There are myriad questions writing teachers can ask their students to learn more about their process. Rebekah wrote an incredible post a while back about the power of the question, “What did you discover today in your writing?”

But it seems that most questions lead back to one of the main four.

And some day, with enough practice under their belts, our students will only need one question: How’s it going?

Because this question seeks everything we need to know about our students as writers — and as human beings.

 

What questions help you communicate with your writers? What questions shut them down and what questions open them out? Please leave a comment or connect with me on Twitter @allisonmarchett.

 

 

Helping Writers Listen

I split my teaching days between AP Language and Seminar and working one-on-one as a writing coach with struggling students. Two weeks ago I got to the spend the day at the AssisTechKnow conference to learn about how we can use assistive technology to support students. It was a great conference, but one session in particular has me thinking already about specific ways to improve my practice.

Presenter Craig Steenstra (@csteenst), an Ed Tech Specialist from Kent County ISD, encouraged us to think about ways we can help students “record the storm” of ideas and phrases and words jumbling around in their heads. So many students have a hard time getting their ideas down on paper and, unfortunately, get frustrated and give up.  Craig walked us through several examples of ways to use various audio recording apps on phones, iPads and Chromebooks, and I realized quickly that this was something I could apply right away. My students are willing to listen to me when I talk to them about their writing, but I’m starting to wonder how I can help them listen to themselves as writers.

Continue reading

Permission to Start the Year with Blank Walls

I’m currently working on setting up my eighth classroom in eleven years. There have been a few building moves in there, but most were just the result of shuffling around within a building. That’s a whole lot of packing and set-up for any classroom, but for one with a classroom library that grows every year? Well, let’s just say that I am a sweaty mess.

As I unpack and organize, I can’t help but think that if I could time travel back to talk to myself as a first-year teacher, I’d give my younger self some advice. I’d approach new-teacher-me, standing excitedly in the teacher store, a cart full of bulletin board borders, cutout letters, and posters, and I’d say, “put that wallet away.” Well, no, not entirely, but I’d advise myself to save some serious money.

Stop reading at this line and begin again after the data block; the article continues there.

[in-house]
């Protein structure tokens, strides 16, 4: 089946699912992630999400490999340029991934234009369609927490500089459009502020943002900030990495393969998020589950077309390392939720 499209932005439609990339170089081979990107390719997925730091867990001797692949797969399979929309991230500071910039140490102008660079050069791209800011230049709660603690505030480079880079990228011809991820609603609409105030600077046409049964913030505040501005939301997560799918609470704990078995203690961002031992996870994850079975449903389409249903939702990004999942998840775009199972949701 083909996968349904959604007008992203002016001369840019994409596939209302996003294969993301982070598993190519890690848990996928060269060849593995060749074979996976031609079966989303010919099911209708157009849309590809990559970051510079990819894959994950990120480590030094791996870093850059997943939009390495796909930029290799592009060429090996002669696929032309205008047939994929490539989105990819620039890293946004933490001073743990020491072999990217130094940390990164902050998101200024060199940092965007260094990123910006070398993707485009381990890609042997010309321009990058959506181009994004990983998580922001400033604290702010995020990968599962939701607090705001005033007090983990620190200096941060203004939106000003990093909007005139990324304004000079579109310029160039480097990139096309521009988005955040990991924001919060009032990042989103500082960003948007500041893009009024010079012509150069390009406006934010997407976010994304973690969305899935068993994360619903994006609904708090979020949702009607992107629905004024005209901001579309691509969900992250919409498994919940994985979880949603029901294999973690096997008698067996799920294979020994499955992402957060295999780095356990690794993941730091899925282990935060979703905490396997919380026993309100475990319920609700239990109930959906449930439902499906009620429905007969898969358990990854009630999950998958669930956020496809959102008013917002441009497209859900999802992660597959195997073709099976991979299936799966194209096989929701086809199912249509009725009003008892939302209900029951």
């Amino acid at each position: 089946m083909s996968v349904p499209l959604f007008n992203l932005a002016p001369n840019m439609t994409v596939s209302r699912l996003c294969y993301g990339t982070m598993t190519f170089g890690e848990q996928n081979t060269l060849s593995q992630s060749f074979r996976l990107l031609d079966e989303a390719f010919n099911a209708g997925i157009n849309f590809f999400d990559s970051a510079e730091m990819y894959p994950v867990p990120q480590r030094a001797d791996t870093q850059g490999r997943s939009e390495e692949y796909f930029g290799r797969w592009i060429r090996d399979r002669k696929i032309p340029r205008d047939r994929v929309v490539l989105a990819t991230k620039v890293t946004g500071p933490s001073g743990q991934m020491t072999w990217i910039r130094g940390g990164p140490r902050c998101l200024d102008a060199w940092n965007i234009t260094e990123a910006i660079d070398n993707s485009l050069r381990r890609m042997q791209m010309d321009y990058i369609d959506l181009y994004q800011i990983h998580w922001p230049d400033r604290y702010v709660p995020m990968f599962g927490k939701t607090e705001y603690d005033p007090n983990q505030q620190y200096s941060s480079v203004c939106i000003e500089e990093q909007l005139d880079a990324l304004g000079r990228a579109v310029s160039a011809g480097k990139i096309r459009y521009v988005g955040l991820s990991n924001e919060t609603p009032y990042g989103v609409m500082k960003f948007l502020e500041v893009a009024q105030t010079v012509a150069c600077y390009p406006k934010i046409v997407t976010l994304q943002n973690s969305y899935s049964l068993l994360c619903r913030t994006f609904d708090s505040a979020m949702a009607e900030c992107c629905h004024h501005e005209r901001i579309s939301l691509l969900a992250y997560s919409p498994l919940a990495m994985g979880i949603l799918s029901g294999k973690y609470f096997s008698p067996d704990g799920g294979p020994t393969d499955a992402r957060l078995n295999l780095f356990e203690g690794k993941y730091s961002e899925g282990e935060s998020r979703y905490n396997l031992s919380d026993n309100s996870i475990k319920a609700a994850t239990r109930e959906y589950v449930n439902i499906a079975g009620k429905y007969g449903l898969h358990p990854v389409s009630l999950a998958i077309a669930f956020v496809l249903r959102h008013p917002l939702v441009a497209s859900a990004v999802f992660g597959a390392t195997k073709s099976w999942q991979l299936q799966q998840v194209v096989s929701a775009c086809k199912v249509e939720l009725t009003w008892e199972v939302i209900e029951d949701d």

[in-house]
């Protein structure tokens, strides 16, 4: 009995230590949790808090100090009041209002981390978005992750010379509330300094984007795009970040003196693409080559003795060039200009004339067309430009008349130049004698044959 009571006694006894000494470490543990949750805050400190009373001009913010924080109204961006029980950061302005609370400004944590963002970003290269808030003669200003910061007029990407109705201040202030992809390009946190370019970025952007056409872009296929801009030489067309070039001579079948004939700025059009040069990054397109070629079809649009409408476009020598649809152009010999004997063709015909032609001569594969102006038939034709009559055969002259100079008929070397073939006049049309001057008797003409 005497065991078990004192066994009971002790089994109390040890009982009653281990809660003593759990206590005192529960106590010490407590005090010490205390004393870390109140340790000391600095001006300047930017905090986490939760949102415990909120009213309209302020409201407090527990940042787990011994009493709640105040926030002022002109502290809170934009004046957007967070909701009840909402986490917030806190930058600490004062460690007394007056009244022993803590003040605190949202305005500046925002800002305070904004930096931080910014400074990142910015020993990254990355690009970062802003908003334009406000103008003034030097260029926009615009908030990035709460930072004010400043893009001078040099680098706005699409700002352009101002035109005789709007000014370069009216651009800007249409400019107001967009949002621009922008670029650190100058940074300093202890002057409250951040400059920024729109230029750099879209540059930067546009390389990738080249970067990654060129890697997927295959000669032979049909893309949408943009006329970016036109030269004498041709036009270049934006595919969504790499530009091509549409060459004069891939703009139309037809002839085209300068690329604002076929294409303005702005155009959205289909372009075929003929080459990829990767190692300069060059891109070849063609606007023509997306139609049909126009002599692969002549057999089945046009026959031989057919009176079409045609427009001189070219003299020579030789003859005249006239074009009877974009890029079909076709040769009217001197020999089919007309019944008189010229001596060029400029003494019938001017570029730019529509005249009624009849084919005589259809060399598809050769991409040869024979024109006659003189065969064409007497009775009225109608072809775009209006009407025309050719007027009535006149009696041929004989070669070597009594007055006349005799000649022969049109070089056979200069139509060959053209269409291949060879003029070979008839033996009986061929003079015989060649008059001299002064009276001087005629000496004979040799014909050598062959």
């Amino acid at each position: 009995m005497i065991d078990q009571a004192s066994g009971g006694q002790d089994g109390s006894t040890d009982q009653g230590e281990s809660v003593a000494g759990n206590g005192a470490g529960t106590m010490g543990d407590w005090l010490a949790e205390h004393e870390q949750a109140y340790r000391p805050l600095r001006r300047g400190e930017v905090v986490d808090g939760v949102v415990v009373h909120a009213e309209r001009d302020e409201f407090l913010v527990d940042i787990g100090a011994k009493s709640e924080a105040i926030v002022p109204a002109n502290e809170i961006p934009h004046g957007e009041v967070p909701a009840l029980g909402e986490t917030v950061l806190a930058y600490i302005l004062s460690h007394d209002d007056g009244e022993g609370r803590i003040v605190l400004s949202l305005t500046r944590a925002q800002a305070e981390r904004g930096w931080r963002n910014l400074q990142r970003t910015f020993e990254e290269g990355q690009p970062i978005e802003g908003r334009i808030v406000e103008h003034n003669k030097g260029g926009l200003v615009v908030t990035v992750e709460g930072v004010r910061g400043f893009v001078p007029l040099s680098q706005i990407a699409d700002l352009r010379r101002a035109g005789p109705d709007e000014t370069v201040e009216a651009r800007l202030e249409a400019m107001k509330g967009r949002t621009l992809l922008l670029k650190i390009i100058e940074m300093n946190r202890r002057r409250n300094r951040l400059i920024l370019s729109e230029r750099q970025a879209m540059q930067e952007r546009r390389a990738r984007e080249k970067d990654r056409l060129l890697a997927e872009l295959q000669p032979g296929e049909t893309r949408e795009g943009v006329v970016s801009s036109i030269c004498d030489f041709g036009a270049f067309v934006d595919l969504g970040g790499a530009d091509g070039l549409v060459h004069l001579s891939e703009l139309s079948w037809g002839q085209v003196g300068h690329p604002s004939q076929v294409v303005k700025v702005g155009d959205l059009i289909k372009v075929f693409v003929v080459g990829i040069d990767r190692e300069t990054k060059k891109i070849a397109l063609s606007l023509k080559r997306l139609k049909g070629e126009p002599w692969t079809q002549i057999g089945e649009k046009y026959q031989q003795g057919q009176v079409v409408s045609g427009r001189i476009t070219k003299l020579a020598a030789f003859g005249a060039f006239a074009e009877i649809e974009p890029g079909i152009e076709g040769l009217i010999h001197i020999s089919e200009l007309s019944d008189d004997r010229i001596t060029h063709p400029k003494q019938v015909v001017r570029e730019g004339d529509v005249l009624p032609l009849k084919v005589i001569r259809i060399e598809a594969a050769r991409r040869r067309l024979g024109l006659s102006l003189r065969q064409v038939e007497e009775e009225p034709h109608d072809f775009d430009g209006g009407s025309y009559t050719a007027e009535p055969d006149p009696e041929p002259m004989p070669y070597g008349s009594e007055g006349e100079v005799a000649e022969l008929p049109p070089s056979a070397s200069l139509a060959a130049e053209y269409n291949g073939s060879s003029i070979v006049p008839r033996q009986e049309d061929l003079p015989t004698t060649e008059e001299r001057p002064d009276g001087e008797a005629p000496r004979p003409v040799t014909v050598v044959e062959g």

My first year, I spent a lot of money on my classroom. A lot. I’d prefer not to think about how much money I sank into posters and bulletin board goodies. It was all in the quest to make an exciting learning environment. The empty walls looked so sterile, and I just had to do something about that. I bought parts of speech bulletin board sets, posters with snarky grammar jokes, quotes from novels in the canon, and banners about teamwork. By the time students entered my room, there was barely an inch of wall showing through any given location in my room.

 

Now that I’ve grown as a teacher, though, I make it a point to start the year with a whole lot more blank space. And that’s not just because I’m sick of setting up rooms. No, I’ve come to learn that aside from making the room look less sterile, all of those expensive posters are really just decoration, or worse: clutter. Now I know that by starting with some blank space, I’m saving room for instruction. Continue reading

Best of 2015-2016: Writing Workshop Workflow

There are a million moving pieces in a functioning writing workshop — this is part of what makes it so exciting, so dynamic. Each student is in a slightly different place in their writing, and it’s our job to try to keep it all organized so that we can best help our students. In this post, Allison shares her “writing workshop workflow” — the tracking systems that help her organize the individual writing processes of all the students in her classroom.

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In the last three years I have moved from a paper system to an almost exclusively digital system in writing workshop. Finding a good rhythm in a digital environment requires just as much thought as in a paper environment. After a lot of experimentation, I think I’ve landed on a workflow that satisfies my student writers and me. This system has features that

  • allow students to receive feedback in a timely manner